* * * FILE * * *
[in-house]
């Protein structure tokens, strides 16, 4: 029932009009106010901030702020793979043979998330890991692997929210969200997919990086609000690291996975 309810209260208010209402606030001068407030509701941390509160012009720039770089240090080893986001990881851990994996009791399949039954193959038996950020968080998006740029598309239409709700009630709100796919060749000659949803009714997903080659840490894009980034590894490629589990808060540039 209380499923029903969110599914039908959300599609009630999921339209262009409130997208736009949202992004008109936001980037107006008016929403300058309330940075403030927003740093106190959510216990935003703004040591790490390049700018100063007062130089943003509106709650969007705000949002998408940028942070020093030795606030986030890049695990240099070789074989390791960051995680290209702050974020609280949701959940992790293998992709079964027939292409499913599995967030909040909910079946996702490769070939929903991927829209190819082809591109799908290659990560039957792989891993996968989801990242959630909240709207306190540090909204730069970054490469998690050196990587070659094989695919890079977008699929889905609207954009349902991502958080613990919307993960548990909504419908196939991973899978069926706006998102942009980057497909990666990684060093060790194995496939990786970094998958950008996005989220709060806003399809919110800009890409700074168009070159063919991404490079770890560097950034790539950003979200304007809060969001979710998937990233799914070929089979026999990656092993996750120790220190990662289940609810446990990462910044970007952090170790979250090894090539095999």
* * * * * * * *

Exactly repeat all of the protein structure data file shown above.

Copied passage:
[in-house]
């Protein structure tokens, strides 16, 4: 029932009009106010901030702020793979043979998330890991692997929210969200997919990086609000690291996975 309810209260208010209402606030001068407030509701941390509160012009720039770089240090080893986001990881851990994996009791399949039954193959038996950020968080998006740029598309239409709700009630709100796919060749000659949803009714997903080659840490894009980034590894490629589990808060540039 209380499923029903969110599914039908959300599609009630999921339209262009409130997208736009949202992004008109936001980037107006008016929403300058309330940075403030927003740093106190959510216990935003703004040591790490390049700018100063007062130089943003509106709650969007705000949002998408940028942070020093030795606030986030890049695990240099070789074989390791960051995680290209702050974020609280949701959940992790293998992709079964027939292409499913599995967030909040909910079946996702490769070939929903991927829209190819082809591109799908290659990560039957792989891993996968989801990242959630909240709207306190540090909204730069970054490469998690050196990587070659094989695919890079977008699929889905609207954009349902991502958080613990919307993960548990909504419908196939991973899978069926706006998102942009980057497909990666990684060093060790194995496939990786970094998958950008996005989220709060806003399809919110800009890409700074168009070159063919991404490079770890560097950034790539950003979200304007809060969001979710998937990233799914070929089979026999990656092993996750120790220190990662289940609810446990990462910044970007952090170790979250090894090539095999």